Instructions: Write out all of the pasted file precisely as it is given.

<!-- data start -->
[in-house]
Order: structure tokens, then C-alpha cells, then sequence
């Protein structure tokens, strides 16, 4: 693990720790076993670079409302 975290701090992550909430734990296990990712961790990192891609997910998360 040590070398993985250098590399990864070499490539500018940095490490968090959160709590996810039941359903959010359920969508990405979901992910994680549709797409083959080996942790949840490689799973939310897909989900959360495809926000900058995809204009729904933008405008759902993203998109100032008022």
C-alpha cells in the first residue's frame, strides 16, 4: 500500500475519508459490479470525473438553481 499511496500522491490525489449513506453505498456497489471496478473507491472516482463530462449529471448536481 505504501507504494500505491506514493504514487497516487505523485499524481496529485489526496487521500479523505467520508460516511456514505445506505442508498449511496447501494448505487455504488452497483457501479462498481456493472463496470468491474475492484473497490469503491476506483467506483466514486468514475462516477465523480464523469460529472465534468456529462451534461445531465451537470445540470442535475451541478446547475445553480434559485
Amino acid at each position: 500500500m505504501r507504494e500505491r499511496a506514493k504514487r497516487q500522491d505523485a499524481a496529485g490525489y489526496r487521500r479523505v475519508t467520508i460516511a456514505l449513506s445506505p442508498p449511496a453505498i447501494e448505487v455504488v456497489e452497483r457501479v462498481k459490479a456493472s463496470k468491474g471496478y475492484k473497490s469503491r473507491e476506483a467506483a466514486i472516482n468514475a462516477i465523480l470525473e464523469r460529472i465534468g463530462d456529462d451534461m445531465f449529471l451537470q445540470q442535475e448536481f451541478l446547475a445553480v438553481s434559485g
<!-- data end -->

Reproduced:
[in-house]
Order: structure tokens, then C-alpha cells, then sequence
């Protein structure tokens, strides 16, 4: 693990720790076993670079409302 975290701090992550909430734990296990990712961790990192891609997910998360 040590070398993985250098590399990864070499490539500018940095490490968090959160709590996810039941359903959010359920969508990405979901992910994680549709797409083959080996942790949840490689799973939310897909989900959360495809926000900058995809204009729904933008405008759902993203998109100032008022």
C-alpha cells in the first residue's frame, strides 16, 4: 500500500475519508459490479470525473438553481 499511496500522491490525489449513506453505498456497489471496478473507491472516482463530462449529471448536481 505504501507504494500505491506514493504514487497516487505523485499524481496529485489526496487521500479523505467520508460516511456514505445506505442508498449511496447501494448505487455504488452497483457501479462498481456493472463496470468491474475492484473497490469503491476506483467506483466514486468514475462516477465523480464523469460529472465534468456529462451534461445531465451537470445540470442535475451541478446547475445553480434559485
Amino acid at each position: 500500500m505504501r507504494e500505491r499511496a506514493k504514487r497516487q500522491d505523485a499524481a496529485g490525489y489526496r487521500r479523505v475519508t467520508i460516511a456514505l449513506s445506505p442508498p449511496a453505498i447501494e448505487v455504488v456497489e452497483r457501479v462498481k459490479a456493472s463496470k468491474g471496478y475492484k473497490s469503491r473507491e476506483a467506483a466514486i472516482n468514475a462516477i465523480l470525473e464523469r460529472i465534468g463530462d456529462d451534461m445531465f449529471l451537470q445540470q442535475e448536481f451541478l446547475a445553480v438553481s434559485g